Renbourn was a brilliant guitarist whose tastes in music were eclectic and jumped boundaries, fusing British and Celtic folk with blues, jazz, renaissance and medieval music, and classical guitar.

John Renbourn
John Renbourn

Born and raised in Torquay, Renbourn began playing guitar at an early age. He recently appeared on BBC 6 Music where he described growing up in a musical house in an interview with Cerys Matthews:

My family all played something… there’s a picture of me when I was about five playing on the banjo, so I went through all kids of stuff, all sorts of music. It was just in the early 60s that I was faced with the terrible dilemma of having to get a job, and finding myself preferring to travel and play.

At first Renbourn was drawn to skiffle, the style that became popular as part of the emerging folk music revival in the fifties. In 1964 he left home to study classical guitar in Guildford. There, he began his performing career with an rhythm and blues band called Hogsnort Rupert and the Famous Porkestra. But he was soon drawn to the acoustic blues, playing in Soho blues and folk clubs, where he met many other musicians, including Paul Simon, Davey Graham, and – most importantly – Bert Jansch.

‘I started out trying to play like Big Bill Broonzy’, Renbourn once said, and the Broonzy influence can be heard distictly on his first, eponymous, album.  But, listening to that album, there were already signs of Renbourn’s guitar-picking brilliance –  and of the diversity of his interests, with his arrangement of John Donne’s Elizabethan poem, ‘Go and catch a falling star’, later performed by Pentangle:

Teach me to hear mermaids singing,
Or to keep off envy’s stinging,
And find
What wind
Serves to advance an honest mind.

In 1966 John recorded Bert and John with Bert Jansch, now regarded as a classic album  in which jazz and folk elements mingle with blues. Take, for example, ‘Goodbye Pork Pie Hat’, written by Charles Mingus in memory of Lester Young:

In 1967, a Danish film crew documented the folk music scene in London. Among the artists featured were Bert Jansch and John Renbourn, filmed shortly before they formed Pentangle:

In 1967 Renbourn and Jansch founded Pentangle, a group whose eclectic interests and experimentation reflected the atmosphere of late-1960s rock and psychedelia, attracting an audience from the rock scene along with the folk crowd. In addition to the two guitarists, the band featured Jacqui McShee on vocals, Danny Thompson on bass and Terry Cox on drums. They remained together until 1978, with Renbourn and Jansch continuing to release solo albums.

The double album Sweet Child remains one of my all-time favourites; it still sounds fresh and exploratory 50 years later. ‘If you choose the right album and the right age, it’ll keep on educating you for the rest of your life. Sweet Child is one of those records’, remarked Pete Paphides in a Guardian tribute. And it’s true: here were entrees to the world of blues (Furry Lewis’ ‘Turn Your Money Green’), traditional folk (‘Watch The Stars’, ‘The Trees They Do Grow High’), contemporary folk (Anne Briggs’ ‘The Time Has Come’), medieval dance music (‘Brentzel Gay’, ‘La Rotta’) and jazz (Mingus’ ‘Goodbye Pork-Pie Hat’ and Haitian Fight Song’ and Terry Cox’s tribute to Moondog).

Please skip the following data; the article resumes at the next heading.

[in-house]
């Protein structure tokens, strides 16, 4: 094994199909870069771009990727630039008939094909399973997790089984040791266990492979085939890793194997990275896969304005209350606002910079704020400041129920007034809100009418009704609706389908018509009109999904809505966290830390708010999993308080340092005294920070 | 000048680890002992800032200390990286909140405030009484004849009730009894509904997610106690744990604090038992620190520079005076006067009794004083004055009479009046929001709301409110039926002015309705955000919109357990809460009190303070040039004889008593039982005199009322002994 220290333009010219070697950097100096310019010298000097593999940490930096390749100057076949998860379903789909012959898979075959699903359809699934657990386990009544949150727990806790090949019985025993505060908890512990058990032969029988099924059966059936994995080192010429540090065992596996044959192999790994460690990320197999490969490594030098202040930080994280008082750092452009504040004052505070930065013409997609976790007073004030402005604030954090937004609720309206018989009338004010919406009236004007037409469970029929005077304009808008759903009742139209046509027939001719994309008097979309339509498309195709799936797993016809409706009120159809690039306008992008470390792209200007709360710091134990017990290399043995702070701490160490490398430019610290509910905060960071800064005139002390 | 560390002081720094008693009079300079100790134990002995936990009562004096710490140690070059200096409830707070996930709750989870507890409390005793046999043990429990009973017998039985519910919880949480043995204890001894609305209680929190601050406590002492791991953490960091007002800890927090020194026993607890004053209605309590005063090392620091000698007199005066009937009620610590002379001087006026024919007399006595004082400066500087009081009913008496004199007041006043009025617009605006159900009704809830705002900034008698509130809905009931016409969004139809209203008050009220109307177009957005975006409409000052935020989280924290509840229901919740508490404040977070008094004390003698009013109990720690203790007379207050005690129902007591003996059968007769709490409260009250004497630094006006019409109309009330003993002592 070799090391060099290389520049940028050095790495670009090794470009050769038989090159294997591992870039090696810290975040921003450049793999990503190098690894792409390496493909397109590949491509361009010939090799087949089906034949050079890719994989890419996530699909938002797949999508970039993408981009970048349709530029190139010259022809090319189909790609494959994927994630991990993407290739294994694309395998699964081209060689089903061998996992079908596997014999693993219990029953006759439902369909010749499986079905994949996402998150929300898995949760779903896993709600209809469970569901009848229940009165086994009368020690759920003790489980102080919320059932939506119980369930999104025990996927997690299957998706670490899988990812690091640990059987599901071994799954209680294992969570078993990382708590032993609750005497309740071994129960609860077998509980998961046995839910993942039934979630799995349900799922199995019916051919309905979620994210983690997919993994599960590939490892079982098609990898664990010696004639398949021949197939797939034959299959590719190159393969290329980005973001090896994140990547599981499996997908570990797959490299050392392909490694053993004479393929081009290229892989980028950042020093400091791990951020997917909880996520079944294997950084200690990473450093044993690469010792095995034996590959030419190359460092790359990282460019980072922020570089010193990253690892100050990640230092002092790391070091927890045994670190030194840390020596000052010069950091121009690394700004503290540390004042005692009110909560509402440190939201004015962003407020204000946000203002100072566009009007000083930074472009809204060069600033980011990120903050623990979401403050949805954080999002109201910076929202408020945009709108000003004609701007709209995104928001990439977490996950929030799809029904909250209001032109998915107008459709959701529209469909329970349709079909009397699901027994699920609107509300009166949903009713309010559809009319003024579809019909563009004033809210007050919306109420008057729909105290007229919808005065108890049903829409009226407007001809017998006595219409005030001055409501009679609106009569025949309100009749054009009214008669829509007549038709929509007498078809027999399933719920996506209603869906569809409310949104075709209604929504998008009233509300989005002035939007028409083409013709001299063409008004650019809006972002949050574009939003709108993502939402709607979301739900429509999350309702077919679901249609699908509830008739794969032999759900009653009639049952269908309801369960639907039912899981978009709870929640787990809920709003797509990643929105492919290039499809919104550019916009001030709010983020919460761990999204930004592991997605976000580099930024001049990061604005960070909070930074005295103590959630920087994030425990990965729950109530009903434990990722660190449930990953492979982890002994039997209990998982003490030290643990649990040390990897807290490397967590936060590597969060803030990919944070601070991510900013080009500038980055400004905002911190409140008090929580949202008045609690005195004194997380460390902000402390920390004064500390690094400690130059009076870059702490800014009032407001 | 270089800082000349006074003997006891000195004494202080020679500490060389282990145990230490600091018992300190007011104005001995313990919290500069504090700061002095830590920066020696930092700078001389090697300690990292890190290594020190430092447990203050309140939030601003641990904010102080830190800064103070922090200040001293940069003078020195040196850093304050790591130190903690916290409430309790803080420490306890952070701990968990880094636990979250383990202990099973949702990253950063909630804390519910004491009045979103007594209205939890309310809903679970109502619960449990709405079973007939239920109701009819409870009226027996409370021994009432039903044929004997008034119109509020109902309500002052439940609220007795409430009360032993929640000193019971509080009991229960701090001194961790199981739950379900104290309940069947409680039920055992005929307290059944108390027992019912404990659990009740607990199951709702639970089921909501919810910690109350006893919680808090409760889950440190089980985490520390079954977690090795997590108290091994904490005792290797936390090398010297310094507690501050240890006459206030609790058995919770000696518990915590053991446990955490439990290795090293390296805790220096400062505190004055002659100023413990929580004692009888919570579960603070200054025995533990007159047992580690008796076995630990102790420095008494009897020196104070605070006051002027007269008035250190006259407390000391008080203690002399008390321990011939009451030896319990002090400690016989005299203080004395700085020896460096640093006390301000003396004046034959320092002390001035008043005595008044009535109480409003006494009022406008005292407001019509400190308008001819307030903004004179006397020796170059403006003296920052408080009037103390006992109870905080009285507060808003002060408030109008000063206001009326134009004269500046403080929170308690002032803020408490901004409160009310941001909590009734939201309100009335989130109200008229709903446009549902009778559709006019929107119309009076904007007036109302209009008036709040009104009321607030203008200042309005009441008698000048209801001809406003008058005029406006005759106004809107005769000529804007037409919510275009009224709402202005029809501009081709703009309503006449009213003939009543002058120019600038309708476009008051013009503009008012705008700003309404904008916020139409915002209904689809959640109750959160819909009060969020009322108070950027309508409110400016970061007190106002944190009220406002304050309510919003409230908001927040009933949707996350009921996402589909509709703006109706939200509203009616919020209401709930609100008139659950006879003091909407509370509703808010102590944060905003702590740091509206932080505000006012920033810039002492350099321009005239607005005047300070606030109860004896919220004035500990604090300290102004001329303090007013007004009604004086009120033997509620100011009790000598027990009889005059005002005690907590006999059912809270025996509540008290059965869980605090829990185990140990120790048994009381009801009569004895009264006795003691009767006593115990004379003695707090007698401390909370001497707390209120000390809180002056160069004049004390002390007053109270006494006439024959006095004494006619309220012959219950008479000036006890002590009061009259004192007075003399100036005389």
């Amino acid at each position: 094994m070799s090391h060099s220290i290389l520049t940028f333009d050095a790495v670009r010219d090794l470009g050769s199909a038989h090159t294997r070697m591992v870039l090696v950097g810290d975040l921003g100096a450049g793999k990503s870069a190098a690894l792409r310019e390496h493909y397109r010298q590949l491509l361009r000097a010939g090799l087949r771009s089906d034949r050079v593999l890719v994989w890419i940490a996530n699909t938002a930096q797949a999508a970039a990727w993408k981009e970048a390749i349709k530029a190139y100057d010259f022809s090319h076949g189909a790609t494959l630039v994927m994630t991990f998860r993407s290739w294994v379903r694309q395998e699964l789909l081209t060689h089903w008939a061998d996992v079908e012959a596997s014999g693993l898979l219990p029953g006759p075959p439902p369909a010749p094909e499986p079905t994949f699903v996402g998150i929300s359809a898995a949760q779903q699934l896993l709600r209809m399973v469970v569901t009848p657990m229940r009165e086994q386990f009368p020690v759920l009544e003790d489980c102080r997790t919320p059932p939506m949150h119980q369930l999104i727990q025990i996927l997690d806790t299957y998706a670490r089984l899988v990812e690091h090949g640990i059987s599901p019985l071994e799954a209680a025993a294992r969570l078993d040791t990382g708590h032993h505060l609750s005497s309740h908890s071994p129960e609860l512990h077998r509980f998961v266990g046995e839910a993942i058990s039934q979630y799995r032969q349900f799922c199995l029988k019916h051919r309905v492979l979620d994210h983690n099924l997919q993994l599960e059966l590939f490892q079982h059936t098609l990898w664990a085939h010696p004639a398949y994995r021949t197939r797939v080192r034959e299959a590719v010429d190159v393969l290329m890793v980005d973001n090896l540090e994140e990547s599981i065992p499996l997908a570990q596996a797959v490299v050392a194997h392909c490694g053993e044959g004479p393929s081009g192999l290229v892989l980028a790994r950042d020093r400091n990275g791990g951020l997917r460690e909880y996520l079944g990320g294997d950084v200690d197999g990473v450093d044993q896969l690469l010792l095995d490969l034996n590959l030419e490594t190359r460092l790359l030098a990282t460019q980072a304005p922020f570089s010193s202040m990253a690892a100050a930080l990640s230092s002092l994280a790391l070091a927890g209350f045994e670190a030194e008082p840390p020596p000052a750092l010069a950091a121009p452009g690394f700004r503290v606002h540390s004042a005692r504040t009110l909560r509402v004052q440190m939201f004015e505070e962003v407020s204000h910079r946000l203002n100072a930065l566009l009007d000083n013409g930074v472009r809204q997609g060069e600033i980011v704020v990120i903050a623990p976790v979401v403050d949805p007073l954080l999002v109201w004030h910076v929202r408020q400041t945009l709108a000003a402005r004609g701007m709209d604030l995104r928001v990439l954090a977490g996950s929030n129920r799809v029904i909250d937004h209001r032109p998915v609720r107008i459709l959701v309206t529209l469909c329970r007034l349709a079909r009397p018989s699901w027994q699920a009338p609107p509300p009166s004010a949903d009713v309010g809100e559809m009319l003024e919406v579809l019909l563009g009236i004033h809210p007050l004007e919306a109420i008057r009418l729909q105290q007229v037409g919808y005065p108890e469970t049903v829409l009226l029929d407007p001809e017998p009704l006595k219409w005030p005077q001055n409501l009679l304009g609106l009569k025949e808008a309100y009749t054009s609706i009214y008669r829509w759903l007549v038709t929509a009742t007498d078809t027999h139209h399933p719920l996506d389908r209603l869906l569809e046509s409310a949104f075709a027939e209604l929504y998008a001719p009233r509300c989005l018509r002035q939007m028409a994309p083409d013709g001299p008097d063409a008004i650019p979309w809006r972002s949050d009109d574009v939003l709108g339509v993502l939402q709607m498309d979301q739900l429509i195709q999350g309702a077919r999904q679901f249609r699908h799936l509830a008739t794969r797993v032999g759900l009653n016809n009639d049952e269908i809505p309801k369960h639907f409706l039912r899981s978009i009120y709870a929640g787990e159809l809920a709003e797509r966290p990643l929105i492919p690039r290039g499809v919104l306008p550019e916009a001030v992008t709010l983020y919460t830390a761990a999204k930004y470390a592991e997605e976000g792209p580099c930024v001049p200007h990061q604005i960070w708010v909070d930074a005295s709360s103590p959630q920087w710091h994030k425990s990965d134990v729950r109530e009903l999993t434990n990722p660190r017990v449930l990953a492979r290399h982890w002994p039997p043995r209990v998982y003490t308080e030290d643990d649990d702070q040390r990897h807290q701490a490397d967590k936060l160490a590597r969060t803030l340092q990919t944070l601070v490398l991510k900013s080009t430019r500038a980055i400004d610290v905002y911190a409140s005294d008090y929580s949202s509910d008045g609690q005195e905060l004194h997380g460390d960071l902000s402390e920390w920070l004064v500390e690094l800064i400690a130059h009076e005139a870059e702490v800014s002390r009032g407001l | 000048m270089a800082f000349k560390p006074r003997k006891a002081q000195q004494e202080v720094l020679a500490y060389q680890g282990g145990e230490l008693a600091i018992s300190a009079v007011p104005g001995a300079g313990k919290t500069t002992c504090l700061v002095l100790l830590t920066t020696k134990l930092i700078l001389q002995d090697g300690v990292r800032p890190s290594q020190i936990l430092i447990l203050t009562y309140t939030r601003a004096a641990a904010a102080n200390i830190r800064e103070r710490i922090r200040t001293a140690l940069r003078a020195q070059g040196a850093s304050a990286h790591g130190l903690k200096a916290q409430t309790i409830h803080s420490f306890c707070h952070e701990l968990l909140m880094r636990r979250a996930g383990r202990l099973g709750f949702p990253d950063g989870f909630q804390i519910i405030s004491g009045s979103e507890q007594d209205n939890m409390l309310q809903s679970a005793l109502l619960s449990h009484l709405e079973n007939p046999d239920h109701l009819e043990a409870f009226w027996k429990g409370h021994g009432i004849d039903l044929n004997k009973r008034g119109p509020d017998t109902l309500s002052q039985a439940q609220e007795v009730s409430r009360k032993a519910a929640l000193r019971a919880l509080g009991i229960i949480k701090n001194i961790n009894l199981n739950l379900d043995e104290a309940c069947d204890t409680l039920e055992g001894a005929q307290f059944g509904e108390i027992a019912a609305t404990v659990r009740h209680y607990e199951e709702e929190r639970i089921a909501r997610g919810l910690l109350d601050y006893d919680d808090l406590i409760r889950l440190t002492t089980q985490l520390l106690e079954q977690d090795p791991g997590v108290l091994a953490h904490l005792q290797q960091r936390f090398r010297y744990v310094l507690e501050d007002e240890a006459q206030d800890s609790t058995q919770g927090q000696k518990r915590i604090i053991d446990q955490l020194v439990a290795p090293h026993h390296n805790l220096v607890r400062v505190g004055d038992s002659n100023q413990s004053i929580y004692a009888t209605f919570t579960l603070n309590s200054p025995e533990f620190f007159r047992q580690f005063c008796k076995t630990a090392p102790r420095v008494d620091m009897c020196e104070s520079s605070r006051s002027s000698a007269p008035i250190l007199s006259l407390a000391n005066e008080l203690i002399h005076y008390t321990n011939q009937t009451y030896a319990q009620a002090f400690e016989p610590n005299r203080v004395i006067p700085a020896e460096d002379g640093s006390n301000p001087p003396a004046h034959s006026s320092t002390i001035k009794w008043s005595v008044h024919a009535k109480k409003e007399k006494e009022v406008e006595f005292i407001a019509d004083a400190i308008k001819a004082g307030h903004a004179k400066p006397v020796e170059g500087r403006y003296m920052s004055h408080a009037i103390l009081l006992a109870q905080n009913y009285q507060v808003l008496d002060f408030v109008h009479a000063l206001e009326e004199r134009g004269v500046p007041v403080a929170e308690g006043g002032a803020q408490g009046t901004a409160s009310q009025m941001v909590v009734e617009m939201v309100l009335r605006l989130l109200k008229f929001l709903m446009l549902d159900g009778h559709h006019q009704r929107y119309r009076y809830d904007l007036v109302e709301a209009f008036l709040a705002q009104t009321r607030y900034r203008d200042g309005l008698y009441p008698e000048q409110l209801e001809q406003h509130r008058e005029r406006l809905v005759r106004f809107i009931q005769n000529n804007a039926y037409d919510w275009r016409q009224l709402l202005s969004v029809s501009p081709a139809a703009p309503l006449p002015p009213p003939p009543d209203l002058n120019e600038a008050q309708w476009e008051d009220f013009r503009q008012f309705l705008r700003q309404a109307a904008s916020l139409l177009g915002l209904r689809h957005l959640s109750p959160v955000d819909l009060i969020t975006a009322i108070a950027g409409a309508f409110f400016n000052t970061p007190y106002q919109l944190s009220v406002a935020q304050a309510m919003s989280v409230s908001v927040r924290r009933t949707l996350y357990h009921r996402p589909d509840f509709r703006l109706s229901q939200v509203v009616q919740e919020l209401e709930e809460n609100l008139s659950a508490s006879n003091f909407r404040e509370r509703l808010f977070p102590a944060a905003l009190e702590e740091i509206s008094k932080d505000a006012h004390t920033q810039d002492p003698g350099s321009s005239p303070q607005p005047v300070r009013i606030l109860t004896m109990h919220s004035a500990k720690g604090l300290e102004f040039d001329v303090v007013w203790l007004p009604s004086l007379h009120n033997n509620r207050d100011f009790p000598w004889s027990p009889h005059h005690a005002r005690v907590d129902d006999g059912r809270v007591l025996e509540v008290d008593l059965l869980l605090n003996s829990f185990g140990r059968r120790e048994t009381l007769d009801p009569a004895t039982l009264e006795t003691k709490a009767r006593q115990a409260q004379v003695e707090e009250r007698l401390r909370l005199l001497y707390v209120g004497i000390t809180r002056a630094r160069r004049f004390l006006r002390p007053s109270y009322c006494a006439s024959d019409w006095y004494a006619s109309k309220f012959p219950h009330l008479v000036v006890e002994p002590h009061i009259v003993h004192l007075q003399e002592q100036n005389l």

Pentangle: ‘Travelling Song’

Pentangle: ‘Hunting Song’, from a BBC special in 1970  (’13th century rock’n’roll’)

Pentangle: ‘No Love Is Sorrow’ from Live at French TV, 1972

Pentangle: ‘House Carpenter’ (John plays sitar while Bert plays banjo)

Pentangle: ‘In Time’, BBC, 1970

Pentangle: ‘I Got a Feeling’, BBC, 1970

John Renbourn has continued to record and perform live in a variety of styles and contexts.  In the mid-1980s he went back to university to study composition at Dartington College of Arts. Since then, he has focused mainly on writing classical music, while still performing in folk settings. Since 2012 he has toured with Wizz Jones, playing a mixture of solo and duo material. He also appeared on Jones’s album Lucky the Man.

John Renbourn: Live at Letterkenny Arts Centre, 2013 (30 minutes)

John Renbourn: ‘Little Niles’, Toronto, 1990

John Renbourn and Wizz Jones: ‘Buckets of Rain’, The Vortex, London, November 2014

Life is sad
Life is a bust
All ya can do is do what you must

Buckets of rain
Buckets of tears
Got all them buckets comin’ out of my ears

John Renbourn outside his ome, The Snoot, Hawick, Roxburghshire
John Renbourn outside his home, The Snoot, Hawick, Roxburghshire

See also

Coltrane’s A Love Supreme 50 years on: symbol of black pride

Coltrane’s <em>A Love Supreme</em> 50 years on: symbol of black pride

This week marks the 50th anniversary of the release of John Coltrane’s album, A Love Supreme, ‘easily one of the most important records ever made’, in the estimation of Sam Samuelson at AllMusic. A Love Supreme was recorded by John Coltrane’s quartet on 9 December 1964 and is generally considered to be Coltrane’s greatest work. Continue reading “Coltrane’s A Love Supreme 50 years on: symbol of black pride”